Three auditors reveal to BT, the dubious nexus between auditors and corporate management.
I had always fancied becoming a practising chartered accountant. The enormous responsibility that is bestowed upon an auditor awed me. In fact, no other career ever crossed my mind after I came to admire auditors. After completing my BCom, I joined a well respected audit firm in Chennai which has been in existence for over 40 years with a strong Income Tax and Corporate practice.
The first couple of years were fun as I assisted my seniors in auditing various types of companies. Company Law particularly attracted me and soon that became my area of expertise.
It was only after I became senior enough to finalise the audits of major companies and banks on my own did the reality sink in. A few years ago, we (I and a team of 10 junior auditors) had just completed the statutory audit of a large bank. The audit brought up a large quantum of non-performing assets (NPAs) provisioning, which would result in the bank posting a loss.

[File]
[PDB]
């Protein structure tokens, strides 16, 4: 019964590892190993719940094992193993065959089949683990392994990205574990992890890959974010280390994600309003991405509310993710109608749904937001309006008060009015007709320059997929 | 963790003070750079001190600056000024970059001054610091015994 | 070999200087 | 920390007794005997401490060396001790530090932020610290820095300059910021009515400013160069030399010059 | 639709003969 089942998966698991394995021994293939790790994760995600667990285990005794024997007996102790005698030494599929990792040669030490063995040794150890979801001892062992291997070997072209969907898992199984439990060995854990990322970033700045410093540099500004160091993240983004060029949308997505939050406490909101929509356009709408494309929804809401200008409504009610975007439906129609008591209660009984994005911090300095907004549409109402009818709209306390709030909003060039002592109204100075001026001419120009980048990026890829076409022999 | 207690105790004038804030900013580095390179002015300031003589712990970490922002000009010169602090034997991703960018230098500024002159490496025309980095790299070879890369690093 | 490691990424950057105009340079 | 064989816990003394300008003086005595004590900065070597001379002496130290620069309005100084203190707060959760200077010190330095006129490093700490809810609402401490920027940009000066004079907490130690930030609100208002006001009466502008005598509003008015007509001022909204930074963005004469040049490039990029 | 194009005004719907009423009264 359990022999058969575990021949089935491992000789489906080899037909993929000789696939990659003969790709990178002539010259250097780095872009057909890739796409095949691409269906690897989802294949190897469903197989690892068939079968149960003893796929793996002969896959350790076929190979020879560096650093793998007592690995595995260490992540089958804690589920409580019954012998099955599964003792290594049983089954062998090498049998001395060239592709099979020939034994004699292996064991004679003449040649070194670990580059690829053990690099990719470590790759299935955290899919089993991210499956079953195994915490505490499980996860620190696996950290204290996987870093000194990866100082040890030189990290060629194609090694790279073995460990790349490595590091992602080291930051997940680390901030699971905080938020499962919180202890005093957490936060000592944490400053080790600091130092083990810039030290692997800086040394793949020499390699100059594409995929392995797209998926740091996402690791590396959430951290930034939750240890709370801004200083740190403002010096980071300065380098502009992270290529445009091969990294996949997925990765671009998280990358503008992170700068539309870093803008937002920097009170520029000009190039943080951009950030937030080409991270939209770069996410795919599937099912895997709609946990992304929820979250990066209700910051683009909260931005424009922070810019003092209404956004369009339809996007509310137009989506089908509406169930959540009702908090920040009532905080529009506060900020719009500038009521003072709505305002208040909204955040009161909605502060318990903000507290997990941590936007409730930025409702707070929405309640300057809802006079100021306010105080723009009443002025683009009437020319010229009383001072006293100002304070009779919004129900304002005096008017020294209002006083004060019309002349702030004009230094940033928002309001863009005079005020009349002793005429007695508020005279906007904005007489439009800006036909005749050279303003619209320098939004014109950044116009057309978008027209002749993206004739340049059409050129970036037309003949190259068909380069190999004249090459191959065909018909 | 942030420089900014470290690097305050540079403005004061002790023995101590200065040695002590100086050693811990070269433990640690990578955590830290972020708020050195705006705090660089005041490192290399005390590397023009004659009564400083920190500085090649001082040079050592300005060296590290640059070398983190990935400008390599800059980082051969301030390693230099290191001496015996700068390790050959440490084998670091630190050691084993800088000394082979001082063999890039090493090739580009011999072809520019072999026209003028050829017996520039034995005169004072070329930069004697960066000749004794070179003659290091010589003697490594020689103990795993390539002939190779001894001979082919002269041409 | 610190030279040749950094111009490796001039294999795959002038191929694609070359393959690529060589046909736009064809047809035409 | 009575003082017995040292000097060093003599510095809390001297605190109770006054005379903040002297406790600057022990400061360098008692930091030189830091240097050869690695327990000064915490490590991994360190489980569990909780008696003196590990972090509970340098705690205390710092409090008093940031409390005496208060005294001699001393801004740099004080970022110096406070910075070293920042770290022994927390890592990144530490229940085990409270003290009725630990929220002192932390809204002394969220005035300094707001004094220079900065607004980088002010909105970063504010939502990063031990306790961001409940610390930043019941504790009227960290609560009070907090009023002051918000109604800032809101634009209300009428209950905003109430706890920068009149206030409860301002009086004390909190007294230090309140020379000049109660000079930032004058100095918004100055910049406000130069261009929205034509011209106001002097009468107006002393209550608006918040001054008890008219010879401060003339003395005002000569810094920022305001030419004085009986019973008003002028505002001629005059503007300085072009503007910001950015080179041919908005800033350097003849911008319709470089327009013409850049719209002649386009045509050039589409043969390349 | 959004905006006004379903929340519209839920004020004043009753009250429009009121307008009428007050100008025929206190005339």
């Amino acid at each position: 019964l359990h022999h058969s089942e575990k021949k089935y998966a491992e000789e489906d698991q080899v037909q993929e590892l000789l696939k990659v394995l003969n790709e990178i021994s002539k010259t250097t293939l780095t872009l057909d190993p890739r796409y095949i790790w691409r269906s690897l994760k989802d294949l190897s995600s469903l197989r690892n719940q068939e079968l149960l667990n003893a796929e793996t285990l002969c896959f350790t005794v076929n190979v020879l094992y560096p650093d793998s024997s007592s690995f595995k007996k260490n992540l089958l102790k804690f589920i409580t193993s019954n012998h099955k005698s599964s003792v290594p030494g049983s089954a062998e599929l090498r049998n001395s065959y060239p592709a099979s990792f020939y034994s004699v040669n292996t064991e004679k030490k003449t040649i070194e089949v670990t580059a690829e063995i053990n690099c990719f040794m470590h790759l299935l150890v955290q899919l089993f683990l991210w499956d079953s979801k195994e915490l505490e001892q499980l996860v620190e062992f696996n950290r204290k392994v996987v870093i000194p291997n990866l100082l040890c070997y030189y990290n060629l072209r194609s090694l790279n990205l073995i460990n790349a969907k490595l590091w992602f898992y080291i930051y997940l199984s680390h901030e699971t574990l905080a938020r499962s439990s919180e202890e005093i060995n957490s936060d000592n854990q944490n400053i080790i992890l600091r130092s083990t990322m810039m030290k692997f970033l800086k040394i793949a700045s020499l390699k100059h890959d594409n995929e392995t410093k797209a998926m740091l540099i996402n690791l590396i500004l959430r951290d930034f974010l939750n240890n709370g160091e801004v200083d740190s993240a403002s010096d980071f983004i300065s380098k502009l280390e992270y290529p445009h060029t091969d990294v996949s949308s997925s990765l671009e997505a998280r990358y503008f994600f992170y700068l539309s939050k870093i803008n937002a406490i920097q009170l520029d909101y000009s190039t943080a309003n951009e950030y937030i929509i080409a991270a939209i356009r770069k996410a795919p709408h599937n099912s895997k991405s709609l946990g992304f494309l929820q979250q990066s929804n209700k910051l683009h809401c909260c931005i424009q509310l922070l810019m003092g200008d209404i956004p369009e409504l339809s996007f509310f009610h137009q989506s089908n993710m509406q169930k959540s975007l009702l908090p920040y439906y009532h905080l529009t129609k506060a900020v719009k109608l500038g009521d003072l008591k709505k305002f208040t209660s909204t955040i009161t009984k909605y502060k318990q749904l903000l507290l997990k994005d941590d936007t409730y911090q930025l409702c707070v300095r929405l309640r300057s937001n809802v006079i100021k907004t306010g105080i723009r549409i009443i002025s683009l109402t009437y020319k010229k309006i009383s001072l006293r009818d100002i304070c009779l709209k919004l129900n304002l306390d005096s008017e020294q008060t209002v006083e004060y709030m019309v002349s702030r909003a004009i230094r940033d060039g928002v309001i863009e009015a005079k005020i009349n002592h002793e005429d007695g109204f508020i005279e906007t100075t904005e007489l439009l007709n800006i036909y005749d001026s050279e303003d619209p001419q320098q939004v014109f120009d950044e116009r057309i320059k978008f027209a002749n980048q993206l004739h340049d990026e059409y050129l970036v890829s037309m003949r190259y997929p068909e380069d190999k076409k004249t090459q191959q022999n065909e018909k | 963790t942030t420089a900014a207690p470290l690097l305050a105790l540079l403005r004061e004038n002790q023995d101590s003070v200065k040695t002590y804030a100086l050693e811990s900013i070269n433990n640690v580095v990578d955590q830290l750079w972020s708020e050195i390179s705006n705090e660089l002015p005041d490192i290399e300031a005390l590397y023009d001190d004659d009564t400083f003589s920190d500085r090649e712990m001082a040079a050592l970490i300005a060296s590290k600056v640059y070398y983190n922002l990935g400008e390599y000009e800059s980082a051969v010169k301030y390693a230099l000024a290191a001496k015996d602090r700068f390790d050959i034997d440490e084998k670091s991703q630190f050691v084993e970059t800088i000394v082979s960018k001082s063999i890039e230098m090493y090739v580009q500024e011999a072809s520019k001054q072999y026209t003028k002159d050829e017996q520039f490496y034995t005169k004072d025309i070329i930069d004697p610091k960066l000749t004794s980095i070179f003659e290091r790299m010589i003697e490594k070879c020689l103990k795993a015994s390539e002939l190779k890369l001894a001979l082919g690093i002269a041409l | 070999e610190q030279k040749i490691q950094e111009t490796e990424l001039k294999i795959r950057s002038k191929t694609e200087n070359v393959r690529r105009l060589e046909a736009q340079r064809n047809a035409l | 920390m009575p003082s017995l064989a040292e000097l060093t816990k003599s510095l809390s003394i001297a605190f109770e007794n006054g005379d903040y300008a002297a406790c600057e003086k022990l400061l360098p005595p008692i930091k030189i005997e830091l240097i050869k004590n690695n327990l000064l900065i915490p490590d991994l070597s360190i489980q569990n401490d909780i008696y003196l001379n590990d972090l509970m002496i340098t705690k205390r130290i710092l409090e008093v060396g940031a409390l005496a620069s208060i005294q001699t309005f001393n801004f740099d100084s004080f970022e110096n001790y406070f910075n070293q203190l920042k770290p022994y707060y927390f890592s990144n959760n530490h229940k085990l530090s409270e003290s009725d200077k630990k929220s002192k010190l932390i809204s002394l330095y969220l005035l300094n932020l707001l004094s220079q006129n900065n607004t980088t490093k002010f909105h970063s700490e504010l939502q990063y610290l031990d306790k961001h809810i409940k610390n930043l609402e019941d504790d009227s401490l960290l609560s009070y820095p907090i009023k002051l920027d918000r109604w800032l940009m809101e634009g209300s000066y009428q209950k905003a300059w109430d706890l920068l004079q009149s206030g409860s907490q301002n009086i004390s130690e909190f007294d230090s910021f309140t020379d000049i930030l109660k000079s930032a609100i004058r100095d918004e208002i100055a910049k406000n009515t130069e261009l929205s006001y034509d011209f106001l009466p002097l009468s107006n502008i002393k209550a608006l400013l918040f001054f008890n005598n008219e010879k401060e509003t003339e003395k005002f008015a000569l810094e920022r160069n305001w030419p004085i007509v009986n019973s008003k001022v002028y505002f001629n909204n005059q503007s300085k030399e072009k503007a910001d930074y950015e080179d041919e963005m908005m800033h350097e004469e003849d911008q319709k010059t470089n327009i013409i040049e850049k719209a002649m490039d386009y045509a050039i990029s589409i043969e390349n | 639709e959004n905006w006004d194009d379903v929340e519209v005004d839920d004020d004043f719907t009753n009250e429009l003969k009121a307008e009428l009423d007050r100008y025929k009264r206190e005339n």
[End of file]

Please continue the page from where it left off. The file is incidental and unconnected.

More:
The bank management was terrified and kept providing last-minute documentations to reduce the NPAs which were against the norms. My auditor, to my utter shock, went along with them, knowing fully well the management's attempts to window dress the accounts.
In the end, the NPAs were suitably diluted so as to enable the bank to post a marginal profit.
In another instance, I was given the responsibility of auditing a diversified group. During the course of the audit, we realised that the related party transactions (between group companies and partnership firms run by the promoters) were not adequately disclosed as per the provisions of the Companies Act. Transactions that were of significant value were not done at market price between the company and group firms.
Also, the dues to the company from the group firms remained unpaid. In a way, a company with public shareholding was funding the operations of firms run by the promoters and their family members. This was disclosed in the initial report that I prepared after the audit. But the final report made no mention of it.
I qualified as a CA even as my three-year training came to an end. Every one in the audit firm, including the partners, thought I will join them, but by then I had lost all respect for the profession. I left the firm to take up a corporate job - a role where I have nothing to do with audit or an auditor.
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